Microbiology History

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Historical Aspects

Micro-organisms first seen by Antony van Leeuwenhoek in 1675 using a crude ‘microscope’ consisting of a single convex lens that had x200 magnification; Jenner in 1976 showed that smallpox could be prevented by inoculation with cowpox; Pasteur in 1867-1888 developed methods of culturing bacteria and established the principles of vaccines; Koch’s postulates in 1876 (see below); Lister (1867) – prevention of wound sepsis by antiseptic techniques

Koch’s Postulates (1876):
1. The causative organism must be present in every case of the disease and not be present in healthy cases
2. The causative organism must be isolated from diseased cases and grown in culture
3. The same disease must be produced when the causative organism is inoculated into healthy cases
4. The same causative organism must be recoverable from the inoculated cases and grown in culture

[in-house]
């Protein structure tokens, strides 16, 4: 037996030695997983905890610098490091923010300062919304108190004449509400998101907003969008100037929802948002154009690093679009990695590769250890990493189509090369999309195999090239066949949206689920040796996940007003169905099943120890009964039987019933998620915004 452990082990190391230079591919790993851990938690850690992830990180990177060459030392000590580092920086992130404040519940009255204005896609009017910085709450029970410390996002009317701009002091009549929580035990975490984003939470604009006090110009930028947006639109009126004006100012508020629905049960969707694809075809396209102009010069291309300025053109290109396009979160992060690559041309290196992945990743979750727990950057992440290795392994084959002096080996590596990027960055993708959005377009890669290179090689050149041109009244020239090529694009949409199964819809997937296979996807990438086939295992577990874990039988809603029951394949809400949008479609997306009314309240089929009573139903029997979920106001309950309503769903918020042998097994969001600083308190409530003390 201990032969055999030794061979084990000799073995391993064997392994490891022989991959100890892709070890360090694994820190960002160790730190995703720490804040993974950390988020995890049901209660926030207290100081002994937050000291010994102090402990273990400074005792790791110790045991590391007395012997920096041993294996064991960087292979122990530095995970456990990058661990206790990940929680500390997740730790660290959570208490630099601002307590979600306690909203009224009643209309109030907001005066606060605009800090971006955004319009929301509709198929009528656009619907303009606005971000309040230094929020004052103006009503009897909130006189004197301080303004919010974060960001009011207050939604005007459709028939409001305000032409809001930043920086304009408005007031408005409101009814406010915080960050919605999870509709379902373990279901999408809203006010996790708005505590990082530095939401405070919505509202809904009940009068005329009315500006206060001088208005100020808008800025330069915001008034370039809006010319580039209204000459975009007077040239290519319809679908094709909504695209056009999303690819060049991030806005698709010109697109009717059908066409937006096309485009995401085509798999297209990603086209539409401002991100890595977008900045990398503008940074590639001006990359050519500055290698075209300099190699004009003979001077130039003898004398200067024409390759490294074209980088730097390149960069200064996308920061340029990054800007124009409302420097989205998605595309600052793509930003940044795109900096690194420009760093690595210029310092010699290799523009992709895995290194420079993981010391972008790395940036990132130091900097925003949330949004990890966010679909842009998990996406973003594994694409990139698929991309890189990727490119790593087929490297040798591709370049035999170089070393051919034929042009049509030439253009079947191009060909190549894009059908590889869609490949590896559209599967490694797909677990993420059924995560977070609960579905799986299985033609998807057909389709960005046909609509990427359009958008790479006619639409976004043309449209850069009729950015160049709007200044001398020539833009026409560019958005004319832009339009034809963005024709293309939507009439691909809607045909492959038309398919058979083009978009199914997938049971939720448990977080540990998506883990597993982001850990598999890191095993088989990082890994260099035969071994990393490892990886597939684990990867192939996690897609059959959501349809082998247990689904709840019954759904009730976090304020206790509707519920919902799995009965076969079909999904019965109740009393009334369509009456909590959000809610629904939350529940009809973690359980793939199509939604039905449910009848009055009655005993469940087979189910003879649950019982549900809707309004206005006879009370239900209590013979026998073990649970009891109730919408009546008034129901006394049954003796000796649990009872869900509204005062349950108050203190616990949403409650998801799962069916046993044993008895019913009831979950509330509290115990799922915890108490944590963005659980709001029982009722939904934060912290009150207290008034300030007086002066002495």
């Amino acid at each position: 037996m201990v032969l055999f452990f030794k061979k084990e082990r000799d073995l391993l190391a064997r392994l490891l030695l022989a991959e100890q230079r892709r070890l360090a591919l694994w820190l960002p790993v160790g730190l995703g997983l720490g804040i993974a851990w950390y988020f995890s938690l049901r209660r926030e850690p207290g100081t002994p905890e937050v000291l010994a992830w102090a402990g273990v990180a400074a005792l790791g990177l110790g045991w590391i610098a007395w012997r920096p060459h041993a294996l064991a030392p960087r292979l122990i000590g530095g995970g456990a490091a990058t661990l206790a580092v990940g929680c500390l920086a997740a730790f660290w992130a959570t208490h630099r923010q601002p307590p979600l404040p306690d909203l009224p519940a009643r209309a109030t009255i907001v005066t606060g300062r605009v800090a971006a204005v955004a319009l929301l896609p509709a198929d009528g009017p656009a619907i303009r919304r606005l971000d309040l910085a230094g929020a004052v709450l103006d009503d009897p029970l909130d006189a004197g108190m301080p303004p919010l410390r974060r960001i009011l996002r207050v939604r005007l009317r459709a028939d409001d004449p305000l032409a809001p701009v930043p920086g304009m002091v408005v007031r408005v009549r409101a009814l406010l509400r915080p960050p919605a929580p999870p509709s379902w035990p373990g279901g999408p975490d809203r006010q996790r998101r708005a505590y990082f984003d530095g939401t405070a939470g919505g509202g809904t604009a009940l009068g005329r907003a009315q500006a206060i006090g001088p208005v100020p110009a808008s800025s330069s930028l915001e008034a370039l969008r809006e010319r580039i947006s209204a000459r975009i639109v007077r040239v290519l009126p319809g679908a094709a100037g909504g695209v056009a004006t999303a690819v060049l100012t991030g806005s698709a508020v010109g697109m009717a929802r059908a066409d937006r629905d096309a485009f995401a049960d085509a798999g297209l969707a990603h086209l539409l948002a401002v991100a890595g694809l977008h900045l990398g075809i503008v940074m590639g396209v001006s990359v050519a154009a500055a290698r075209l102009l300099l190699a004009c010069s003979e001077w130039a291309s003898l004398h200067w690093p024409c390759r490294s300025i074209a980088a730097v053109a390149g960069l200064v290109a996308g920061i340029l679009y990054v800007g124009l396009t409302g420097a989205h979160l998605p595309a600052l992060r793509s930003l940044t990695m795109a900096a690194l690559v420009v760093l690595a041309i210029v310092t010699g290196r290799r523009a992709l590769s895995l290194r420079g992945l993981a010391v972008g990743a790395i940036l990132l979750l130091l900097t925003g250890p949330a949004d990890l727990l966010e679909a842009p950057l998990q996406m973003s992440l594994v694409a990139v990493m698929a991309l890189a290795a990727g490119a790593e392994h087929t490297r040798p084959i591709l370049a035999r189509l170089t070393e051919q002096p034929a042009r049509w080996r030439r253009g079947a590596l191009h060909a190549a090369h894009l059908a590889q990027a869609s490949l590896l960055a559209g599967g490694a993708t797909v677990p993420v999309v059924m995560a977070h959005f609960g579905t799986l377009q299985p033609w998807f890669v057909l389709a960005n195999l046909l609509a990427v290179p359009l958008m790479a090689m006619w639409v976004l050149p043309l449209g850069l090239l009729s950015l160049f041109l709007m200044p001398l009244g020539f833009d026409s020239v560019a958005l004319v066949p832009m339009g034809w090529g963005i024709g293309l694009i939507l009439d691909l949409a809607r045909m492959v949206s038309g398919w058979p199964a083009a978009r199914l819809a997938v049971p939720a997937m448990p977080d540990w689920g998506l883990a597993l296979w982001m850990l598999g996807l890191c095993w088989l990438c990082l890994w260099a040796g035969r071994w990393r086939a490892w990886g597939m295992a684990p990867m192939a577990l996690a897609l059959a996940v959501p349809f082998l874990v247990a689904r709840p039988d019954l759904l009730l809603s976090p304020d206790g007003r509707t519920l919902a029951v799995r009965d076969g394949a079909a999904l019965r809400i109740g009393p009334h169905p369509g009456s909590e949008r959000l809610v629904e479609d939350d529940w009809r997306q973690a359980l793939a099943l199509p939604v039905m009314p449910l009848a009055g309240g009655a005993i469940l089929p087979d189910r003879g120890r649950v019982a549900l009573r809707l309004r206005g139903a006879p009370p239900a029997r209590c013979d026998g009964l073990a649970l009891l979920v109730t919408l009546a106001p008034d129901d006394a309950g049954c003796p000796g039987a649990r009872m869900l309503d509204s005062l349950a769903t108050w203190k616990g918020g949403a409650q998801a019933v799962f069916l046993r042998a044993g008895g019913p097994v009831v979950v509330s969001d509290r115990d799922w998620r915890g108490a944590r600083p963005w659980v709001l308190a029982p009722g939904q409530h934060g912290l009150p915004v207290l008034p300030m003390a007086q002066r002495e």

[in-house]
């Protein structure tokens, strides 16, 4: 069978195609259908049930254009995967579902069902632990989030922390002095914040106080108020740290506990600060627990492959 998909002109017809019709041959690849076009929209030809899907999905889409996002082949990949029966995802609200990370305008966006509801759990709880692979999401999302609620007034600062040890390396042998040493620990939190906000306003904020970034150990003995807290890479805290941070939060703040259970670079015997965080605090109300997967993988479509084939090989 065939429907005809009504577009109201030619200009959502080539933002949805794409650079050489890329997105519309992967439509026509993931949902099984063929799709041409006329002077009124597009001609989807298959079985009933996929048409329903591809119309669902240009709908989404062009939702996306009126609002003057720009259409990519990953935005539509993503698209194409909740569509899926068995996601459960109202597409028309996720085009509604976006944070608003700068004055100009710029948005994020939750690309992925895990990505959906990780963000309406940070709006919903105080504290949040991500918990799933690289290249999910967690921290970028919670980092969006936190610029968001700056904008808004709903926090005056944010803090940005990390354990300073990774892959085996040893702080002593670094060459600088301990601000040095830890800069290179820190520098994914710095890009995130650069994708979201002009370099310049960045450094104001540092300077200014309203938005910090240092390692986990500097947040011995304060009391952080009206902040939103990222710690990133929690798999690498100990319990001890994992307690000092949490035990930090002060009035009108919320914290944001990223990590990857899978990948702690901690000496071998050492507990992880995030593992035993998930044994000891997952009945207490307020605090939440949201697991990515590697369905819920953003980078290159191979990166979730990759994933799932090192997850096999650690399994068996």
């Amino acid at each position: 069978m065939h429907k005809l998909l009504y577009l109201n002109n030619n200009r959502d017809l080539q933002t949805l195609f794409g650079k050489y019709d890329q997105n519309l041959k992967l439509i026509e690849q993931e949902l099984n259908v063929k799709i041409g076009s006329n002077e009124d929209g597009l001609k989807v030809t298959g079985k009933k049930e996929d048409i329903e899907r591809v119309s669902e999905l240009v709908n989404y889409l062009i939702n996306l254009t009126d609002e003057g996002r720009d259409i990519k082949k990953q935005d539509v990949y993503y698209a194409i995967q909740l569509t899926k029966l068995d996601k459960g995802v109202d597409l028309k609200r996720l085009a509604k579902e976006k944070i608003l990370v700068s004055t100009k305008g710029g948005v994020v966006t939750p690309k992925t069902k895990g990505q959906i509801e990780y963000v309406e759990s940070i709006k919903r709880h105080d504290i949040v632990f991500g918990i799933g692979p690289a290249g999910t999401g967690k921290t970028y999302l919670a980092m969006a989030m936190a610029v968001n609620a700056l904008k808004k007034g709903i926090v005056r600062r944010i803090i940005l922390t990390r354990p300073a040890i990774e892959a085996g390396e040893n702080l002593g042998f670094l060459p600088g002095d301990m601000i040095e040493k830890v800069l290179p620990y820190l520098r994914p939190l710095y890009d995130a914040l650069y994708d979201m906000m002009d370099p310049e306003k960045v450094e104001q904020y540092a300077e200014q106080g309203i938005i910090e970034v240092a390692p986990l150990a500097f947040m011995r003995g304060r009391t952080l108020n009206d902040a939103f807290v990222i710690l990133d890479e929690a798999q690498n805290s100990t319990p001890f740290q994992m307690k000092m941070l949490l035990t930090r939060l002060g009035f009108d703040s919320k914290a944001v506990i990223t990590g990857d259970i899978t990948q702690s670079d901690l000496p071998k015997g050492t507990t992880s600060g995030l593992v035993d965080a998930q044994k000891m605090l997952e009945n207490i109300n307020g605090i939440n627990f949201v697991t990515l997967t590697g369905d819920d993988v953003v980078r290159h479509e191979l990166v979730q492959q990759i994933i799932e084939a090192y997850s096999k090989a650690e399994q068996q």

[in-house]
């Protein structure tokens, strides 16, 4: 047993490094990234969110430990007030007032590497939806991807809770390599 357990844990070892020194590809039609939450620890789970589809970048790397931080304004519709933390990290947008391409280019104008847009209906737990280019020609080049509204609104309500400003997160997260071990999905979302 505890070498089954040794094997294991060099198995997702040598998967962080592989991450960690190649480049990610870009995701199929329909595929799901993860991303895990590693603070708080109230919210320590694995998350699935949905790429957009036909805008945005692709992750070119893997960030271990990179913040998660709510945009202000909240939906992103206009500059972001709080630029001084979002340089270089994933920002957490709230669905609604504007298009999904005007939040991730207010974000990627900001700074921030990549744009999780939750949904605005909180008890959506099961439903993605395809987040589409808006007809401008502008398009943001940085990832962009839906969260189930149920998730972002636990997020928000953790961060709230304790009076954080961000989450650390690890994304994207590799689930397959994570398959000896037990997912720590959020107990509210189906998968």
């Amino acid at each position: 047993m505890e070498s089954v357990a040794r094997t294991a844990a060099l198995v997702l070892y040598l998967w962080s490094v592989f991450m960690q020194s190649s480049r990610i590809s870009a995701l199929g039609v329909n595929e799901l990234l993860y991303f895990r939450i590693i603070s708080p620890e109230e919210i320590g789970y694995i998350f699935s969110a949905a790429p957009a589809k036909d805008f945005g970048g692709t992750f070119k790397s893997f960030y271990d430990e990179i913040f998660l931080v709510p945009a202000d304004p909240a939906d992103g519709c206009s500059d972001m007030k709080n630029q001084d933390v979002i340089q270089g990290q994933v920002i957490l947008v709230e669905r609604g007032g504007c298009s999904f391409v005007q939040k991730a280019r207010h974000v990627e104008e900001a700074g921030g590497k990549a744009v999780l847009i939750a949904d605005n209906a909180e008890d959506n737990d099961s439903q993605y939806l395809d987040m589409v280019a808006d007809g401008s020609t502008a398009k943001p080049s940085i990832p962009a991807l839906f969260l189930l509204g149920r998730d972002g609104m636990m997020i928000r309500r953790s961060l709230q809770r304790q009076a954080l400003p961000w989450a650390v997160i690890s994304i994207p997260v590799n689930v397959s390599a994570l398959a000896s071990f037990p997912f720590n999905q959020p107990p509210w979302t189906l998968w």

Not easy to apply these postulate to many disease states:
• Many people carry pathogens, but have no symptoms
• Some microbes can not be grown in culture (eg viruses)
• If disease is to be produced, the host must be susceptible to the pathogen
• Some diseases only develop when the host is weakened

Improved living conditions and better standards of nutrition in developed countries have lead to the conquest of epidemic and fatal infectious diseases with an increase in the life span. However infections are far from being defeated with an estimated 25% of all general medical consultations being related to infection.

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